Costs associated with online distribution of software and services can be the same as, if not higher than, selling through physical stores, according to the Australian Information Industry Association (AIIA).
The IT industry organisation was speaking at the Federal Government inquiry into IT pricing in Sydney, which was launched earlier this year, addressing public concern over the high cost of IT-related products in Australia compared to other countries around the world.
Consumer organisation Choice recently identified that the price difference of IT goods between Australia and the US is around 50 per cent. The AIIA has since claimed this number is "fallacious", though it pointed out that a smaller population, the GST, higher wages, rent for retailers and high cost of honouring product warranties all contribute to Australians paying more for IT goods.
AIIA counts Microsoft, Apple and Adobe as its members. All three vendors refused to participate in the hearing, despite being singled out as the worst offenders of product pricing disparity in the past.
The internet has presented opportunities for vendors to disseminate software and services online, as a download or as a pay-as-you-go basis. But the savings from not having to provide a physical product are negligible when considering other associated costs, according to AIIA CEO, Suzanne Campbell.
"Online is no different to bricks and mortar, insofar as the need for basic R&D, product development, product management, sales and marketing endeavours," Campbell said. "To that extent, the costs in Australia for the provision of those online operations are at the same high cost as for bricks and mortar, or perhaps even higher, where the skills involved are more specialist."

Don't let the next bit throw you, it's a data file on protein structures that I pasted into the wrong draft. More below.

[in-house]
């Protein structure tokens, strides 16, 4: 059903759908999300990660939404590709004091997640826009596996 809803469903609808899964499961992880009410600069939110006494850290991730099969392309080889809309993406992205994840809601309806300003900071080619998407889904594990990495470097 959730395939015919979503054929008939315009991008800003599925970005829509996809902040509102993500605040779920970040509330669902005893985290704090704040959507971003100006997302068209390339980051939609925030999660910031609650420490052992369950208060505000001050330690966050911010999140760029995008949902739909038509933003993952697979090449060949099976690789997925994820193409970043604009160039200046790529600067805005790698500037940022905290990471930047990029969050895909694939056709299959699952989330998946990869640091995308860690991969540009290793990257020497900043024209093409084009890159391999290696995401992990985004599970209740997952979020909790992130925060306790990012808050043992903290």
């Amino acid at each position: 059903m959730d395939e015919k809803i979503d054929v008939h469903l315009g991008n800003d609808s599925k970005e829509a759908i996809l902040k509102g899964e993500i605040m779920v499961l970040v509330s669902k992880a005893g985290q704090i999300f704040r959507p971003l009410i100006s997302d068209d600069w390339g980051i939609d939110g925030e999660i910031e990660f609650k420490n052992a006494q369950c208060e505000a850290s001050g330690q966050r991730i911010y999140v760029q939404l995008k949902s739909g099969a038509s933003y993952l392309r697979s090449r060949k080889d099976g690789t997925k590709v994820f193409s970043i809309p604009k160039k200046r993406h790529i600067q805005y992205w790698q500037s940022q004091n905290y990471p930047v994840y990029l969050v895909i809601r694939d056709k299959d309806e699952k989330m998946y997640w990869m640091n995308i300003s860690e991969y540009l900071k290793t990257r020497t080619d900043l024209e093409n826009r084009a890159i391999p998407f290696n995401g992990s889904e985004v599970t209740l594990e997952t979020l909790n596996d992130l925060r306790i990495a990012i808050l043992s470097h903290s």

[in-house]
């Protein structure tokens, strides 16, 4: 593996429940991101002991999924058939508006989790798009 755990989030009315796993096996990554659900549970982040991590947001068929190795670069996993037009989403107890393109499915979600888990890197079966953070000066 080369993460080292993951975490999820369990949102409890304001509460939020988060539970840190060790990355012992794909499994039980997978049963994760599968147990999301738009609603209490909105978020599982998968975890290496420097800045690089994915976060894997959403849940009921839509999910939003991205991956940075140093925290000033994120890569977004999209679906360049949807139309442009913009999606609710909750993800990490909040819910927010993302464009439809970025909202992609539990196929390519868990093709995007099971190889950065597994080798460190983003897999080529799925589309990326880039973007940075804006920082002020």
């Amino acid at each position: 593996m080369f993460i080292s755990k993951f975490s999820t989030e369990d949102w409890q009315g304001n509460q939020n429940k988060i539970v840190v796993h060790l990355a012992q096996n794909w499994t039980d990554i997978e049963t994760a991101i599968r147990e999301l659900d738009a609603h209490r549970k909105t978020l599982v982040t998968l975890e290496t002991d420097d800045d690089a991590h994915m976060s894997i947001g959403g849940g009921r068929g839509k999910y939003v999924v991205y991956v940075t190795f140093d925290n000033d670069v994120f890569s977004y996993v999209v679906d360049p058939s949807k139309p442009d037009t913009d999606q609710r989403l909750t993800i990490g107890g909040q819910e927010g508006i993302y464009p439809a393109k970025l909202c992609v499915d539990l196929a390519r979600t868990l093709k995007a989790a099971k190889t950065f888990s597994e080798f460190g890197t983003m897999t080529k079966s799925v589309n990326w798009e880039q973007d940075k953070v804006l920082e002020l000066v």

Another problem, according to the AIIA, is that in the case of software-as-a-service product, many software vendors and service providers do not host their products locally, due to higher operational and labour costs. This limits deployment and adds complexities.
Australian datacentres have yet to prove that they can operate at the same scale and with the same availability as international competitors, Campbell said.
Campbell did, however, admit that geo-blocking, where software vendors restrict Australian consumers from accessing their US-based websites, which may sell their products at a lower price, could be looked at.
"[Geo-blocking] definitely warrants scrutiny," Campbell said. "The challenge for us though, is that these arrangements are legacies of older times, when we were seeking to protect Australian content."
"So to the extent we are prepared to be exposed to a global market, then there may be a basis for negotiating a different outcome with international providers for comparable content."
The parliamentary hearing continues.